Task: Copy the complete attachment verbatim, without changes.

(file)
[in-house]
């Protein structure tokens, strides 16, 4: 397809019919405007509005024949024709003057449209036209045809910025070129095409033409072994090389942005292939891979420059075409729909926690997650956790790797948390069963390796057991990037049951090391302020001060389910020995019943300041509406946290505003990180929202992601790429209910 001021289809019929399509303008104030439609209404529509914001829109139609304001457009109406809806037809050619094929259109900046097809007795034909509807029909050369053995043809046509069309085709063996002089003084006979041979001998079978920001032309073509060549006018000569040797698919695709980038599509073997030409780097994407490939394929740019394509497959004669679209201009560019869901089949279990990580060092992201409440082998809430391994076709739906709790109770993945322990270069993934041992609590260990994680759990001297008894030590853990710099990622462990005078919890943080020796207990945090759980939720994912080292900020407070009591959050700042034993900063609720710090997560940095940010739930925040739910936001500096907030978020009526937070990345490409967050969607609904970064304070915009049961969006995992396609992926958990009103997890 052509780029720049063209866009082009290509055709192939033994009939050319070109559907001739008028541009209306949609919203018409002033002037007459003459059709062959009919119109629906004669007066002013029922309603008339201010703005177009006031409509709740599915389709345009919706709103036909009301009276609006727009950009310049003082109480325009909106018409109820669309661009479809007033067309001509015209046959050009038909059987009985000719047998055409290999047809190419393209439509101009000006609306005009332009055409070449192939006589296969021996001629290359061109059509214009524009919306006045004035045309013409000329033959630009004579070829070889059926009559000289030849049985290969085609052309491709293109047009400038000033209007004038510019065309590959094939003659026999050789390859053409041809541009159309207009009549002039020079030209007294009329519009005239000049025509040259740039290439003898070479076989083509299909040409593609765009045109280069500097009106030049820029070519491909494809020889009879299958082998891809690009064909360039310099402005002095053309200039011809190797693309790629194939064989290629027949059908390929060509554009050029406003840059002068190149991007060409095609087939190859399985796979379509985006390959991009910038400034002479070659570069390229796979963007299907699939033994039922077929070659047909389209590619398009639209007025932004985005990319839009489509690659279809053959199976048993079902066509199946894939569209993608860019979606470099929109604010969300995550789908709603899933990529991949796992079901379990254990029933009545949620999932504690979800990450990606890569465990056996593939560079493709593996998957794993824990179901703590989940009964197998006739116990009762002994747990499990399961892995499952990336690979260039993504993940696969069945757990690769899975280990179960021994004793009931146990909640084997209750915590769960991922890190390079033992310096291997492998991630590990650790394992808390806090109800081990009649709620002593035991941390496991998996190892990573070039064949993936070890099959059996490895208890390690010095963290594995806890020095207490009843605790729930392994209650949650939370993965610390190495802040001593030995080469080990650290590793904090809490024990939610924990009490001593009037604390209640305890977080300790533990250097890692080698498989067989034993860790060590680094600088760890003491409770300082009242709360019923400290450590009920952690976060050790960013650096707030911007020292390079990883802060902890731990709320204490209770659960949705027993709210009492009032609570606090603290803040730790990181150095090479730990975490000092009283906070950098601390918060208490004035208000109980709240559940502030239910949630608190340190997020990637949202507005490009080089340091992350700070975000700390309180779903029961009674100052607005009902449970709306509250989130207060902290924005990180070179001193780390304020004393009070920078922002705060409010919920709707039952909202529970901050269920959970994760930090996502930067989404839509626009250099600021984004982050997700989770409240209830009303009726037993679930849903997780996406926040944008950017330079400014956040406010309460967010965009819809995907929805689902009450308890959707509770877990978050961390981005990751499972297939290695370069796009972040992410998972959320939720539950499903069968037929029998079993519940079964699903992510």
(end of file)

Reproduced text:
[in-house]
């Protein structure tokens, strides 16, 4: 397809019919405007509005024949024709003057449209036209045809910025070129095409033409072994090389942005292939891979420059075409729909926690997650956790790797948390069963390796057991990037049951090391302020001060389910020995019943300041509406946290505003990180929202992601790429209910 001021289809019929399509303008104030439609209404529509914001829109139609304001457009109406809806037809050619094929259109900046097809007795034909509807029909050369053995043809046509069309085709063996002089003084006979041979001998079978920001032309073509060549006018000569040797698919695709980038599509073997030409780097994407490939394929740019394509497959004669679209201009560019869901089949279990990580060092992201409440082998809430391994076709739906709790109770993945322990270069993934041992609590260990994680759990001297008894030590853990710099990622462990005078919890943080020796207990945090759980939720994912080292900020407070009591959050700042034993900063609720710090997560940095940010739930925040739910936001500096907030978020009526937070990345490409967050969607609904970064304070915009049961969006995992396609992926958990009103997890 052509780029720049063209866009082009290509055709192939033994009939050319070109559907001739008028541009209306949609919203018409002033002037007459003459059709062959009919119109629906004669007066002013029922309603008339201010703005177009006031409509709740599915389709345009919706709103036909009301009276609006727009950009310049003082109480325009909106018409109820669309661009479809007033067309001509015209046959050009038909059987009985000719047998055409290999047809190419393209439509101009000006609306005009332009055409070449192939006589296969021996001629290359061109059509214009524009919306006045004035045309013409000329033959630009004579070829070889059926009559000289030849049985290969085609052309491709293109047009400038000033209007004038510019065309590959094939003659026999050789390859053409041809541009159309207009009549002039020079030209007294009329519009005239000049025509040259740039290439003898070479076989083509299909040409593609765009045109280069500097009106030049820029070519491909494809020889009879299958082998891809690009064909360039310099402005002095053309200039011809190797693309790629194939064989290629027949059908390929060509554009050029406003840059002068190149991007060409095609087939190859399985796979379509985006390959991009910038400034002479070659570069390229796979963007299907699939033994039922077929070659047909389209590619398009639209007025932004985005990319839009489509690659279809053959199976048993079902066509199946894939569209993608860019979606470099929109604010969300995550789908709603899933990529991949796992079901379990254990029933009545949620999932504690979800990450990606890569465990056996593939560079493709593996998957794993824990179901703590989940009964197998006739116990009762002994747990499990399961892995499952990336690979260039993504993940696969069945757990690769899975280990179960021994004793009931146990909640084997209750915590769960991922890190390079033992310096291997492998991630590990650790394992808390806090109800081990009649709620002593035991941390496991998996190892990573070039064949993936070890099959059996490895208890390690010095963290594995806890020095207490009843605790729930392994209650949650939370993965610390190495802040001593030995080469080990650290590793904090809490024990939610924990009490001593009037604390209640305890977080300790533990250097890692080698498989067989034993860790060590680094600088760890003491409770300082009242709360019923400290450590009920952690976060050790960013650096707030911007020292390079990883802060902890731990709320204490209770659960949705027993709210009492009032609570606090603290803040730790990181150095090479730990975490000092009283906070950098601390918060208490004035208000109980709240559940502030239910949630608190340190997020990637949202507005490009080089340091992350700070975000700390309180779903029961009674100052607005009902449970709306509250989130207060902290924005990180070179001193780390304020004393009070920078922002705060409010919920709707039952909202529970901050269920959970994760930090996502930067989404839509626009250099600021984004982050997700989770409240209830009303009726037993679930849903997780996406926040944008950017330079400014956040406010309460967010965009819809995907929805689902009450308890959707509770877990978050961390981005990751499972297939290695370069796009972040992410998972959320939720539950499903069968037929029998079993519940079964699903992510």